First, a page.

WHEN it all ended, they sent children to tug the playing cards from gamblers’ hands and strip closets of their silks. Savonarola’s so-called angels swept away the fine paintings and the antique statues, delivering their loot to the great fire burning in the heart of the city. It was said that Botticelli himself threw pictures onto the fire. Mardi Gras, 1497, and a city made great with the fortunes created by its bankers was ruining itself in a self-righteous fury. As a new exhibition opens in Florence, covering the role of high finance in that city’s Renaissance, the bonfire of the vanities offers a useful reminder of what happened when Florence rejected its financiers.
The new exhibition at the Palazzo Strozzi, Money and Beauty, covers a too-rarely touched subject: the intimate relationship between the making of money and the culture it supports. That can rarely have been more evident than in Renaissance Florence, where the great banking families, the Pazzi and the Medici, were both innovative wealth-creators and discerning patrons, commissioning work of the highest quality. But the same patronage can still be found in today’s great financial centres, as well. Not only does the wealth generated by business and the City indirectly support the arts through taxation, but it does so directly and visibly, from BP-sponsored free screenings of opera and ballet to collections like that of Deutsche Bank, which has been a passionate collector of art in London for thirty years.
For those too ready to assume that financiers are those who know everything about price but nothing of value, the tombs Michaelangelo designed for the Medici – left unfinished when he left the madness that had engulfed Florence for Rome – are a permanent rebuke. Of course, the Medici were not perfect. Power was too centralised. Lorenzo the Magnificent suffered from the collapse of some bank branches; there were bad loans. But Florence had made Michelangelo possible, had built a banking empire spanning the known world based on the unimpeachability of its gold coin, the florin – and its expanding economy had brought a better life to the poor as well as the wealthiest in Florence.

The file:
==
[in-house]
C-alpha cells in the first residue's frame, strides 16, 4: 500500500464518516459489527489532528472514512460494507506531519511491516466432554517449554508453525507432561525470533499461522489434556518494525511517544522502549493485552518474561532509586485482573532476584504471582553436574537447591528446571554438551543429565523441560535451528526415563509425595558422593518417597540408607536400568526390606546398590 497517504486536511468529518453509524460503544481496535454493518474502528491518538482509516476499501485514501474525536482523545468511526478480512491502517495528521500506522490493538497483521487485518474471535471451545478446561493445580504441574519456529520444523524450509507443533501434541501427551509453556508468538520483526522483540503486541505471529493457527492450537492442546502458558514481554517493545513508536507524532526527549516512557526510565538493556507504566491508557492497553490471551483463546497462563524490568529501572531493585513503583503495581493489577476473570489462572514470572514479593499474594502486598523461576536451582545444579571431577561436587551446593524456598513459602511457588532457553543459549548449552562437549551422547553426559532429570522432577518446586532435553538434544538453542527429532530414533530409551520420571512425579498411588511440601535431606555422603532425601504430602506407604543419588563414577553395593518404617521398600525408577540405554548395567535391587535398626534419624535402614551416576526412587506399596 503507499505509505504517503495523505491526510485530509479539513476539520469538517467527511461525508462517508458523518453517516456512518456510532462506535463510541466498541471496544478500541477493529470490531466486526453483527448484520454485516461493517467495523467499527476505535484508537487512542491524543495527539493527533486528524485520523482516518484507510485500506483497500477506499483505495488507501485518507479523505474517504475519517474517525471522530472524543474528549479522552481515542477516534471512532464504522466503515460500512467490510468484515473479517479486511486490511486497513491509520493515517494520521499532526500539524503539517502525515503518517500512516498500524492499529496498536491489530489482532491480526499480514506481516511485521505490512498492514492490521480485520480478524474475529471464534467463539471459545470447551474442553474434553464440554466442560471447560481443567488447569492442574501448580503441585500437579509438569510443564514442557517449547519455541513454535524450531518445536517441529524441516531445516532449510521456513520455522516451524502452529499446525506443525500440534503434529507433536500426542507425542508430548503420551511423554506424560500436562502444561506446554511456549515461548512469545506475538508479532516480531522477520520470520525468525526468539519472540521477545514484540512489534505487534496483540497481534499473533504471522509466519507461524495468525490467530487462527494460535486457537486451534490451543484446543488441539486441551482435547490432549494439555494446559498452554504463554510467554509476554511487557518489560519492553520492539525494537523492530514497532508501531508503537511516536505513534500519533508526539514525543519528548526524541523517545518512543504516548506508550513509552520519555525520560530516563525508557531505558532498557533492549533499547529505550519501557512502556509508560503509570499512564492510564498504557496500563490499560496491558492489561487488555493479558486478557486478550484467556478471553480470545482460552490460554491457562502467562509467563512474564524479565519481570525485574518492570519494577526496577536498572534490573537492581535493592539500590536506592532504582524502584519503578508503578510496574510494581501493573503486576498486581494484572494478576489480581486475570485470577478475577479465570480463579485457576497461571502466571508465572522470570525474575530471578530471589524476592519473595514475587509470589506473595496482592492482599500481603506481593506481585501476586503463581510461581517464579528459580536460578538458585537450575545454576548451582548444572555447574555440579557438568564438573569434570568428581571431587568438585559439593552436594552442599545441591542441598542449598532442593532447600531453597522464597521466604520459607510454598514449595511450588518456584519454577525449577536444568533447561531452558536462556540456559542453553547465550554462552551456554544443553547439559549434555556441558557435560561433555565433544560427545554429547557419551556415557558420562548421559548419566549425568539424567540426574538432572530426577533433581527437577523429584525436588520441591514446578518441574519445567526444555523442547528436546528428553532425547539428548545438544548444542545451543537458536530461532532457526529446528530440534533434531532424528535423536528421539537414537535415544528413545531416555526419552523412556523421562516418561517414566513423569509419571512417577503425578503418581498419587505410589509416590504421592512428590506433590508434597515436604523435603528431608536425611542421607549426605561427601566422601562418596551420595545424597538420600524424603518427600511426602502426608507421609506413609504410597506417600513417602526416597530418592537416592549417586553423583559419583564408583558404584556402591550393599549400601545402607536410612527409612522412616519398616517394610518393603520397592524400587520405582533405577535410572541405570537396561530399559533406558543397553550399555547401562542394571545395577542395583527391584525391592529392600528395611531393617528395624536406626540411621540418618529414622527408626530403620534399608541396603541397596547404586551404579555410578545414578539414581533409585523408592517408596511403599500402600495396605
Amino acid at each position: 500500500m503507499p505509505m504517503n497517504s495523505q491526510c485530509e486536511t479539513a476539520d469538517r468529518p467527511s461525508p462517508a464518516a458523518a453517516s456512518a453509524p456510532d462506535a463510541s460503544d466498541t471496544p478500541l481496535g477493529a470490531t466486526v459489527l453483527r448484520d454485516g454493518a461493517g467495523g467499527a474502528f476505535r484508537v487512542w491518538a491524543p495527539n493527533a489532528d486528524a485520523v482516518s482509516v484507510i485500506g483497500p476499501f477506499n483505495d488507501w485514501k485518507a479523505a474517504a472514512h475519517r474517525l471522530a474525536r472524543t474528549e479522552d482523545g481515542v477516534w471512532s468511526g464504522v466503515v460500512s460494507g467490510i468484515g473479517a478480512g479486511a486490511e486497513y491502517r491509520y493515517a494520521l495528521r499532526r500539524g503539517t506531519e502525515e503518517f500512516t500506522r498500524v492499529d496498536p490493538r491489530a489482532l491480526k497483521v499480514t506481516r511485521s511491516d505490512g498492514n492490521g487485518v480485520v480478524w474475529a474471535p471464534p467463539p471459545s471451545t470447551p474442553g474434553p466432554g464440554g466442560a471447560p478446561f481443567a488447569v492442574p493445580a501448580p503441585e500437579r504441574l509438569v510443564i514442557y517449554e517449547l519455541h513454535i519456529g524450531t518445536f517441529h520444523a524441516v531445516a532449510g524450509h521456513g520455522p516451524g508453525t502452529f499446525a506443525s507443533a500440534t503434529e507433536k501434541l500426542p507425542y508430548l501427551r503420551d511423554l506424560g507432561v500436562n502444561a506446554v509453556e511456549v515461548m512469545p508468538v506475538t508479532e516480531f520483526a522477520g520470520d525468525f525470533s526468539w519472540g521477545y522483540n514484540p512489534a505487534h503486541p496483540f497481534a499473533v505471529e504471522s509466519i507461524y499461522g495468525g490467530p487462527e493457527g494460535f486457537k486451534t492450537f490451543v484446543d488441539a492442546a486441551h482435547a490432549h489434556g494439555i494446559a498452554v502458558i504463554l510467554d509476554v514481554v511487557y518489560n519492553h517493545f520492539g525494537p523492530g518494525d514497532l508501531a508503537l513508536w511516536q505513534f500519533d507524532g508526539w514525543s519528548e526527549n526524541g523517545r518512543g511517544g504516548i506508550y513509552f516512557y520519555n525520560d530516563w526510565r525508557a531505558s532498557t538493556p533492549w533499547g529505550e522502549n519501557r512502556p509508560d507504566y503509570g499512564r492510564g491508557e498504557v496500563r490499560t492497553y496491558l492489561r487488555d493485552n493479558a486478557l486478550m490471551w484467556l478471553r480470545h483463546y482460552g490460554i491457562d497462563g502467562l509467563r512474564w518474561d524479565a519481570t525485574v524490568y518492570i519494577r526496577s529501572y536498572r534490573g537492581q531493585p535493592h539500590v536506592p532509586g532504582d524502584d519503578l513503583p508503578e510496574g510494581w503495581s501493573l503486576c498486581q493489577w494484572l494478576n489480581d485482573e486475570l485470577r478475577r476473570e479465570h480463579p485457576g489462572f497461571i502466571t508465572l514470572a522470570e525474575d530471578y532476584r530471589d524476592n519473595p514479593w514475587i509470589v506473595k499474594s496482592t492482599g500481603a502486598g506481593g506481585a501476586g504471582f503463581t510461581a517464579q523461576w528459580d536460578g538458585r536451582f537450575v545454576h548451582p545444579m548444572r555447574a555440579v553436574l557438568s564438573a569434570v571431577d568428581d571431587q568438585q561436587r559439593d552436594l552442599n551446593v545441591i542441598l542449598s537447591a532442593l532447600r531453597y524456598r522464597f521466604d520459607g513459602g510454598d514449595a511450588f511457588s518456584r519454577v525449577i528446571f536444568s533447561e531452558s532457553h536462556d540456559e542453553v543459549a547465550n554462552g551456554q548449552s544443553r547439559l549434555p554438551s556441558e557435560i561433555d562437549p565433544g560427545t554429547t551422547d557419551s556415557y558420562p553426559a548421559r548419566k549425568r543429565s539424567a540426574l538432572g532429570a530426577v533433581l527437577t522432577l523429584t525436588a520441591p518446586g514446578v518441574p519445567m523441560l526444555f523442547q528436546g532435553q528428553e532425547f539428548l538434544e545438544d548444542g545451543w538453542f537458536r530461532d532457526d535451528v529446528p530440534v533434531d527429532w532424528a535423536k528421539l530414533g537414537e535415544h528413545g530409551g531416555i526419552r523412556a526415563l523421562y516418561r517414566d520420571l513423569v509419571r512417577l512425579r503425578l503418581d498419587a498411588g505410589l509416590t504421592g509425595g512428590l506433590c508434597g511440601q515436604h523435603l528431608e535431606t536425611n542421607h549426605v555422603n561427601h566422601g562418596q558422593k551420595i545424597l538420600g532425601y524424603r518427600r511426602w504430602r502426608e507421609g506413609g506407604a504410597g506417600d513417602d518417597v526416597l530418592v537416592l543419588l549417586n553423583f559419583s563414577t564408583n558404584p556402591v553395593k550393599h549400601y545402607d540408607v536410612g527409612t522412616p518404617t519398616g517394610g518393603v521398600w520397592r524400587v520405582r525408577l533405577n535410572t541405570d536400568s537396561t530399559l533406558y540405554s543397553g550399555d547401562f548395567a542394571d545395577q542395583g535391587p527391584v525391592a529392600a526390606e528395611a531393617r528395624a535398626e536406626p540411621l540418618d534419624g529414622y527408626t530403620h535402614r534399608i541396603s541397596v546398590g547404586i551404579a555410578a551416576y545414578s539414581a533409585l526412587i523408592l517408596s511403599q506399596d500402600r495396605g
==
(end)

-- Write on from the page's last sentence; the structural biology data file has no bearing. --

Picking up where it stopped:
Somehow all the good things were forgotten. Savonarola rose, preaching an economic cargo cult that said if the city only embraced the common good and gave up its luxuries and its mansions, returned to an old way of life from its capitalist high spirits, heaven would provide: “If the city will, in this way, be good and full of charity, God will make her abound in riches.” They forgot that God never had before. The bankers had simply discovered new ways to make money by hard work – and wonderful new things that money could pay for, often to the glory of God. They made their city the envy of the world. But again and again we take these things for granted, and nod to the speeches condemning greed, until we turn around from the flames to find the great artists and the banks and businesses that make them possible packing for another city.